The Risks of Induced Labor

Posted on: March 19, 2019

Because of increasing advancement in the medical field, the frequency and popularity of induced labors has grown. Though this may be an ideal choice in certain situations, labor is generally safest when delivery begins naturally. If you have the choice, letting labor start without medical intervention is best, however, that is not always an option due to certain health circumstances that put you and the baby at risk. In these high-risk situations, your doctor may recommend an induced labor.

 

Some conditions that may require induction include uterine infections, eclampsia, organ damage, or other pre-existing medical conditions such as diabetes or obesity. Because these conditions may cause health issues for you and the baby, many doctors will advise inducing labor once the baby has developed the ability to breathe on his or her own.

 

Before agreeing to an induced labor, however, it is important that you are aware of the risks that come from early induction. Induced labor often results in C-sections, bleeding after delivery, increased placental abruption, or a dangerously low heart rate in the baby. Labor induction may also increase your risk for infections or uterine rupture. Though this is rare, uterine rupture does happen in some cases and is a serious complication that occurs by the uterus tearing along the scar line of a previous C-section or surgery. An even rarer scenario is when the uterus ruptures in a woman who has never undergone uterine surgery. Both of these situations are extremely rare, but because there is a slight chance of this occurring through induced labor, it must be mentioned. If a uterine rupture were to occur, an emergency C-section or uterus removal may be necessary due to life-threatening circumstances.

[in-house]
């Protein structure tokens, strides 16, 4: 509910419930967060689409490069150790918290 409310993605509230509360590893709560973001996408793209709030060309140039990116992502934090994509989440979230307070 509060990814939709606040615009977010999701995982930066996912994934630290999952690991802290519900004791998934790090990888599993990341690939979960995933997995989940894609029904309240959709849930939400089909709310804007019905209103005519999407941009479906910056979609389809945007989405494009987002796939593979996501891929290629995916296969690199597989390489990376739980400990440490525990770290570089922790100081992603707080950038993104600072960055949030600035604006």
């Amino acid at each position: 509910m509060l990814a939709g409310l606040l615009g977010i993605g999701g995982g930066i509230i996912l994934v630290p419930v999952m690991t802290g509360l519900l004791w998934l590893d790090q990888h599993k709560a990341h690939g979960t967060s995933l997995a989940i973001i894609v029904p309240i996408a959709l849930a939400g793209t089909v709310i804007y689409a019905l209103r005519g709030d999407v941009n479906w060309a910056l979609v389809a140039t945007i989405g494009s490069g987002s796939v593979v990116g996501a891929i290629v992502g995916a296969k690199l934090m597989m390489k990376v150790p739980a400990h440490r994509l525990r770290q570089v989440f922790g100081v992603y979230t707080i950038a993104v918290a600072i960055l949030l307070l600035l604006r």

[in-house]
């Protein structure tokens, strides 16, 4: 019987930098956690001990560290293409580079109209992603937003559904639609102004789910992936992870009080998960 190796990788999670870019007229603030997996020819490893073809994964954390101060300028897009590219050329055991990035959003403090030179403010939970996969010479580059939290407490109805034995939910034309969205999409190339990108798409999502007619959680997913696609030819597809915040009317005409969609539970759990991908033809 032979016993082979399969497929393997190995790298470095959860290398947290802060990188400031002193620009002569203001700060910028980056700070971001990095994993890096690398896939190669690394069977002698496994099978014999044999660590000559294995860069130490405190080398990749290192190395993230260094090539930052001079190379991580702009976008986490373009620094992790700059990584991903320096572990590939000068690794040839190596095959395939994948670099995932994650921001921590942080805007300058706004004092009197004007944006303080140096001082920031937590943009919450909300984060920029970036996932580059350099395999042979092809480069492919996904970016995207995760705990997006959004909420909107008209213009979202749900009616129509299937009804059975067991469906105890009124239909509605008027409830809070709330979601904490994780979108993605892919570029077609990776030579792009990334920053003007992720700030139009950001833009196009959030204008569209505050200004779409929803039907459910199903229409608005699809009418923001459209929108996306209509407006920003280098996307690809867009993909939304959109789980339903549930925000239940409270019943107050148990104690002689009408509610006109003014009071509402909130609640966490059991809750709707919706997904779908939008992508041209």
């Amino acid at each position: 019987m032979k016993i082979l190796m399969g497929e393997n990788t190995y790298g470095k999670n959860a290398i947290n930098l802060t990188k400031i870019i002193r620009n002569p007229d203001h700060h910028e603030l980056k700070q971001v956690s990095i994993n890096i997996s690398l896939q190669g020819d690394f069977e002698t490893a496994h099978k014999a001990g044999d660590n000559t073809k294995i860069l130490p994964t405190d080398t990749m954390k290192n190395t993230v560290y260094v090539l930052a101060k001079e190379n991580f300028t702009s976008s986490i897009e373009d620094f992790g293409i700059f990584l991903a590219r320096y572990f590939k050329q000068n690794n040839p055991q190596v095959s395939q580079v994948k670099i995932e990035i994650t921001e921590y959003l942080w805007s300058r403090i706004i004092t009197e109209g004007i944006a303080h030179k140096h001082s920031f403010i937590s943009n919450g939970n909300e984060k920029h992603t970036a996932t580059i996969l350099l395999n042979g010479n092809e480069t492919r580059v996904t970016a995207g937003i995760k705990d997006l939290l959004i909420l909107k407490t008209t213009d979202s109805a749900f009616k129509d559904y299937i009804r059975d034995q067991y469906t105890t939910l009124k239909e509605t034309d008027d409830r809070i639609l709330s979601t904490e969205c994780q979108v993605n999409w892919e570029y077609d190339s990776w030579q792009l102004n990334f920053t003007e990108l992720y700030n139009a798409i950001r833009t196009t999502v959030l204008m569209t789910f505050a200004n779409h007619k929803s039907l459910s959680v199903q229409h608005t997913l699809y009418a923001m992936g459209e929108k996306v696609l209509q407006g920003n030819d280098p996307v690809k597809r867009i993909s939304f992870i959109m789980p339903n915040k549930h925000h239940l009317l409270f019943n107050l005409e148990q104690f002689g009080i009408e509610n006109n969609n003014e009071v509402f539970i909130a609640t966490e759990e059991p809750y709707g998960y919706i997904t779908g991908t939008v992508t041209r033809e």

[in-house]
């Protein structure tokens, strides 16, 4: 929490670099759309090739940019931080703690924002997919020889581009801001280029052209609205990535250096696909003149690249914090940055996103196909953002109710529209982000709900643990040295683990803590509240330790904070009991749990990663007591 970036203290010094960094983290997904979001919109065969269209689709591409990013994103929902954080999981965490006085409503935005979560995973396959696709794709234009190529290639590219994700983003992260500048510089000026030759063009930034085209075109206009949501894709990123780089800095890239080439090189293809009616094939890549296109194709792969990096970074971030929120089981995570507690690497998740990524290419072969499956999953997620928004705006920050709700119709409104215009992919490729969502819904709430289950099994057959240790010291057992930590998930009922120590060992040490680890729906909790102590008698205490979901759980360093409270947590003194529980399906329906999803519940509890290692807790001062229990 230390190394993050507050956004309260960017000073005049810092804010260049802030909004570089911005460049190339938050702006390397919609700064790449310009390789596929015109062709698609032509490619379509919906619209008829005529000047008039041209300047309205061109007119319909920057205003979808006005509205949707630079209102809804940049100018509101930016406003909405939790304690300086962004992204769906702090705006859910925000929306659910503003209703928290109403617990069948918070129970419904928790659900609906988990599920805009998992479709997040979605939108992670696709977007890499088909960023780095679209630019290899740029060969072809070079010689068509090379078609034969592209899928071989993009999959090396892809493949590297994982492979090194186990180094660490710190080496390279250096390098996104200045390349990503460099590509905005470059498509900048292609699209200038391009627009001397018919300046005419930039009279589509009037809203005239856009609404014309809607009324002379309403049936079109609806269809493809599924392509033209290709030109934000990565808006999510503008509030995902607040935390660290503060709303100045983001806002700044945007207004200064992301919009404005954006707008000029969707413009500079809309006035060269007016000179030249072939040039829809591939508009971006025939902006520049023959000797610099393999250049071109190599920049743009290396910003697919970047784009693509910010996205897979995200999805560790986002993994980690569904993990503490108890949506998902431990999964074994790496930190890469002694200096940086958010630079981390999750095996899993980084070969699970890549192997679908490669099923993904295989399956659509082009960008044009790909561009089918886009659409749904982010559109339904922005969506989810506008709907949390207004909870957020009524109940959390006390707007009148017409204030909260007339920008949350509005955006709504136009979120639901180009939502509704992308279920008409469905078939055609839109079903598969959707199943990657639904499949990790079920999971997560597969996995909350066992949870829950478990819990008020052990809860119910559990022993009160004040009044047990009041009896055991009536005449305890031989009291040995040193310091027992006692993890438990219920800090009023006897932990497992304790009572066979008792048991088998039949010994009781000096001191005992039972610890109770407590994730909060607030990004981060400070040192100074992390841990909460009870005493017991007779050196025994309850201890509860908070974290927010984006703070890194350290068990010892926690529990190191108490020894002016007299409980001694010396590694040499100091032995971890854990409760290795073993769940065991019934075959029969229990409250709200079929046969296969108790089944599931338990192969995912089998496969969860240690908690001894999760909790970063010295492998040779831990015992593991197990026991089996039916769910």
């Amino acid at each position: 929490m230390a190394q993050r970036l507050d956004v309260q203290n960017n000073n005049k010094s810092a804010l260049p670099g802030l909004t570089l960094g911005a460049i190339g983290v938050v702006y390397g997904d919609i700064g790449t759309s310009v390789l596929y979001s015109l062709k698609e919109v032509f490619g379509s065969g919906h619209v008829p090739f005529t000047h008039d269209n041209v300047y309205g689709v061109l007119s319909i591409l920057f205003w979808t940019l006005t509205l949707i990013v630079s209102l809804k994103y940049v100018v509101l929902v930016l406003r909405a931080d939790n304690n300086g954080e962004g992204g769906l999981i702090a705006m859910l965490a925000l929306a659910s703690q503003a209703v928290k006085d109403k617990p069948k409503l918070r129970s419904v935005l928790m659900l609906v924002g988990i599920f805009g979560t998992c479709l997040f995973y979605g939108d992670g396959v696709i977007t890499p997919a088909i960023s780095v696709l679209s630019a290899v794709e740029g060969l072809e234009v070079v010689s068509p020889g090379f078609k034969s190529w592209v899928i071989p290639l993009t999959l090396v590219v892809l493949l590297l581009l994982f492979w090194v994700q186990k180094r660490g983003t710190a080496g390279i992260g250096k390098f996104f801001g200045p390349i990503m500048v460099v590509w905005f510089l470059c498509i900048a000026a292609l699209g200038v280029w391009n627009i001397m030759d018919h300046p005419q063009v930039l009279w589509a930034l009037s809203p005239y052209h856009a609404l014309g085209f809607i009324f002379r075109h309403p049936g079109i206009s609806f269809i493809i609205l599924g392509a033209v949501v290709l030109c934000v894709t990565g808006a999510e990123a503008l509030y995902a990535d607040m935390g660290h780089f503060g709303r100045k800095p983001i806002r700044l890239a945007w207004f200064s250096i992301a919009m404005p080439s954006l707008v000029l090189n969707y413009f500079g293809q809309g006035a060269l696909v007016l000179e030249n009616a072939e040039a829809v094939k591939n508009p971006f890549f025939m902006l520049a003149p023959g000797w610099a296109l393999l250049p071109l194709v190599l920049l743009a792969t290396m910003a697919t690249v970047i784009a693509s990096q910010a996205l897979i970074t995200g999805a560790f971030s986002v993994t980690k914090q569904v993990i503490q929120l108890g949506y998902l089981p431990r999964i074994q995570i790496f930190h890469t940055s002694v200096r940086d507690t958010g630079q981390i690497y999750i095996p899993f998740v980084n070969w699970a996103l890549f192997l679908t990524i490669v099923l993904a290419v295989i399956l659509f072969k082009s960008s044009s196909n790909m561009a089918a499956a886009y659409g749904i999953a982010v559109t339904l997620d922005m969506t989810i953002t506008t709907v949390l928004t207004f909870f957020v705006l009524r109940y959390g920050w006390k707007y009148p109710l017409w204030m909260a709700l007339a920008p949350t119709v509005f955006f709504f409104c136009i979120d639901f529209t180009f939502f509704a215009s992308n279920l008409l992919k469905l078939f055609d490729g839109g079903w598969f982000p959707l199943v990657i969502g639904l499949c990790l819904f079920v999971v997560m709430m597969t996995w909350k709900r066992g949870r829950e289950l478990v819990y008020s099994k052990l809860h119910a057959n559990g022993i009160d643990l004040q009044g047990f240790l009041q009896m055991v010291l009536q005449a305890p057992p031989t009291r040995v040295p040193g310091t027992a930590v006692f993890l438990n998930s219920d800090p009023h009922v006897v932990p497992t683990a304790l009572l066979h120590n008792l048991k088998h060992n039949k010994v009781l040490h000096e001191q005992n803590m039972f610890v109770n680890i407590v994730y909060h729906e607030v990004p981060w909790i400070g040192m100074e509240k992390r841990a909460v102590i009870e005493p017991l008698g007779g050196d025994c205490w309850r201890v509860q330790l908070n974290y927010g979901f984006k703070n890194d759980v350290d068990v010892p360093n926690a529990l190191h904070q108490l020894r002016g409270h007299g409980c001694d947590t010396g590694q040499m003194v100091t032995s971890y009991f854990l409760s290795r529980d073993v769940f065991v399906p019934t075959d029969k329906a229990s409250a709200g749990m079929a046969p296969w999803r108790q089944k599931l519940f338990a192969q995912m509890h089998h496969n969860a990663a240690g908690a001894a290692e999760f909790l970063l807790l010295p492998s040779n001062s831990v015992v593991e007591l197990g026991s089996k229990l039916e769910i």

Because of these risks, it is recommended that labor induction only be done in specific situations where a normal-length pregnancy is causing health concerns for the mother and/or child. As always, it is important that you consult first with your OB doctor about the nature of your pregnancy to find out if induced labor may be best for you.

 

Did you know Dr. Stillson is accepting new patients? Click HERE to request an appointment today.

 

For more information on the risks of induced labor, please check out the following articles:

 

https://www.mayoclinic.org/tests-procedures/labor-induction/about/pac-20385141

 

https://overlakeobgyn.com/risks-induced-labor/